Summary: Subjective cognitive complaints may be the earliest detectable stages of preclinical dementia.
Source: University of New South Wales
Research led by Dr Katya Numbers from UNSW’s Centre for Healthy Brain Ageing (CHeBA) has shown that certain presentations of memory concerns by older adults are predictive of future dementia.
The findings published today in PLOS ONE highlight the importance of general practitioners in listening to their older adult patient population in relation to memory.
We found that when older adults go to their general practitioner with memory-specific subjective cognitive complaints it would be wise to take it seriously as they may predict future dementia, said Dr Numbers.
Subjective cognitive complaints refer to an individual’s self-experience of cognitive decline.
Research increasingly suggests that these subjective complaints may be the earliest detectible stage of preclinical dementia.
According to Dr Numbers, Study Coordinator of CHeBA’s Sydney Memory and Ageing Study, subjective cognitive complaints have the potential to capture everyday memory problems that are not always detected by clinical tests.
“Subjective cognitive complaints can be self-reported or reported by someone close to the individual,” said Dr Numbers.
They can refer to specific changes in memory ability or changes in other cognitive domains like language or processing speed,” she said.
The Sydney Memory and Ageing Study (MAS) investigates rates and predictors of health and cognitive decline in older adults. MAS is especially interested in when/why normally functioning adults who show evidence of memory or cognitive decline either progress to dementia or improve.
This research extends from previous work led by CHeBA which examined the relationship between self-reported memory or other cognitive concerns and those provided by family or friends, known as informants. The research assessed 873 older adults without dementia when first assessed. The study also surveyed 843 informants who knew participants well enough to comment on changes in participants’ cognitive abilities.
Professor Henry Brodaty, Leader of CHeBA’s Memory and Ageing Study and Co-Director of CHeBA, said that comprehensive neuropsychological assessments were carried out initially and second yearly for six years. Assessments were reviewed by a panel of expert clinicians who made a clinical diagnosis of dementia by consensus.
“Participant and informant memory-specific cognitive complaints were associated with the rate of global cognitive decline. If an informant noted that the person had poorer memory, six years later we found a decline in memory and executive function (planning, understanding, abstract thinking). The risk of dementia at follow-up was also greater if participants complained about poorer memory or if their informant noted changes in memory and non-memory types of cognition,” said Professor Brodaty.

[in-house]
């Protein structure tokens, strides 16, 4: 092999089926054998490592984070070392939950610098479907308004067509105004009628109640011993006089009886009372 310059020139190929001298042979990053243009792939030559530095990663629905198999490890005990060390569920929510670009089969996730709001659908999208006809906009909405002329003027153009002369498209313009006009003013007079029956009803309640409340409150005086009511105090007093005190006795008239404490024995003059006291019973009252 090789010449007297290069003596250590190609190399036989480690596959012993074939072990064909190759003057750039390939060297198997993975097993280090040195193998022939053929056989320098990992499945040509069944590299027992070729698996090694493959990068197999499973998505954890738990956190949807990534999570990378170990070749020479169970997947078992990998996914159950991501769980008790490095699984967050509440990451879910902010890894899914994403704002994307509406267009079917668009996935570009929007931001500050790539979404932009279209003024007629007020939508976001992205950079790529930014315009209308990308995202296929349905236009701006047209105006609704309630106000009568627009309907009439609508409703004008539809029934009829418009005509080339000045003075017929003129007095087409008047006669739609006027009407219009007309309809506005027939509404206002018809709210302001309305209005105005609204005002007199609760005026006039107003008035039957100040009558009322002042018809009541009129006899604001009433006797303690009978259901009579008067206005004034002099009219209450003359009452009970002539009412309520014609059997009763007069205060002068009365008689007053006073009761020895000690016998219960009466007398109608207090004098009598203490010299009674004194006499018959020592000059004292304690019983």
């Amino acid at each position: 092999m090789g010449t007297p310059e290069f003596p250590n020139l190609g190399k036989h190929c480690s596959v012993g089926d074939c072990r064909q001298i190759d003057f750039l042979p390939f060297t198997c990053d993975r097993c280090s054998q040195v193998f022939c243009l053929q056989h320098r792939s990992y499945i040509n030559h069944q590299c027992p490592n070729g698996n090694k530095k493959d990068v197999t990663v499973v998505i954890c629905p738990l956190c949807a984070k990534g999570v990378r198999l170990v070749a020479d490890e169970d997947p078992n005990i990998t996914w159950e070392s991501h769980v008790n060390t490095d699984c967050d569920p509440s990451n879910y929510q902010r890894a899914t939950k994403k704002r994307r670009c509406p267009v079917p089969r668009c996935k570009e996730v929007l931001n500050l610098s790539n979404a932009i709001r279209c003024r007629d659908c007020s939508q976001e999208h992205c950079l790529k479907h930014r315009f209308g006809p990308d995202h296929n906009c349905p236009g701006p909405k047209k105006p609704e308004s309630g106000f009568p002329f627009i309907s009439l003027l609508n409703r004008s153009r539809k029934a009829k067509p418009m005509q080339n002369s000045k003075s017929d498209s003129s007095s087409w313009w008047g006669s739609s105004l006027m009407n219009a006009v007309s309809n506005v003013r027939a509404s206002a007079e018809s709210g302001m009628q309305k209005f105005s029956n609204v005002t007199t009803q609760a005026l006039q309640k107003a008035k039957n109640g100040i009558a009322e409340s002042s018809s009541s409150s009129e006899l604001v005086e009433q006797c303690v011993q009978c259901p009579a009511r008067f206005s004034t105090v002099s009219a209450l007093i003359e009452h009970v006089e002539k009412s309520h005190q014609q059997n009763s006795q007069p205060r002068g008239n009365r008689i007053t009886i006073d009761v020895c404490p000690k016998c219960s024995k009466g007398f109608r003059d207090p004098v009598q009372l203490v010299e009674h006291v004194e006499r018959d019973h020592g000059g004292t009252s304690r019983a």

The findings emphasised the importance of an older adult’s subjective presentations and the relevance of the perceptions of informants in relation to predicting cognitive decline.
“While many people with memory complaints will not develop dementia, where possible, informants should be asked to report any changes on the individual’s memory and non-memory abilities, as such symptoms increases the risk of further decline,” said Dr Numbers.
Participant and informant memory-specific cognitive complaints predict future decline and incident dementia: Findings from the Sydney Memory and Ageing Study
Subjective Cognitive Complaints (SCCs) may represent one of the earliest stages of preclinical dementia. The objective of the present study was to extend previous work by our group to examine the relationship between participant-reported and informant-reported memory and non-memory SCCs, cognitive decline and incident dementia, over a six-year period. Participants were 873 community dwelling older adults (Mage = 78.65, SD = 4.79) without dementia and 843 informants (close friends or family) from the Sydney Memory and Ageing Study. Comprehensive neuropsychological testing and diagnostic assessments were carried out at baseline and biennially for six years. Linear mixed models and Cox proportional hazard models were performed to determine the association of SCCs, rate of cognitive decline and risk of incident dementia, controlling demographics and covariates of mood and personality. Participant and informant memory-specific SCCs were associated with rate of global cognitive decline; for individual cognitive domains, participant memory SCCs predicted decline for language, while informant memory SCCs predicted decline for executive function and memory. Odds of incident dementia were associated with baseline participant memory SCCs and informant memory and non-memory SCCs in partially adjusted models. In fully adjusted models, only informant SCCs were associated with increased risk of incident dementia. Self-reported memory-specific cognitive complaints are associated with decline in global cognition over 6-years and may be predictive of incident dementia, particularly if the individual is depressed or anxious and has increased neuroticism or decreased openness. Further, if and where possible, informants should be sought and asked to report on their perceptions of the individual’s memory ability and any memory-specific changes that they have noticed as these increase the index of diagnostic suspicion.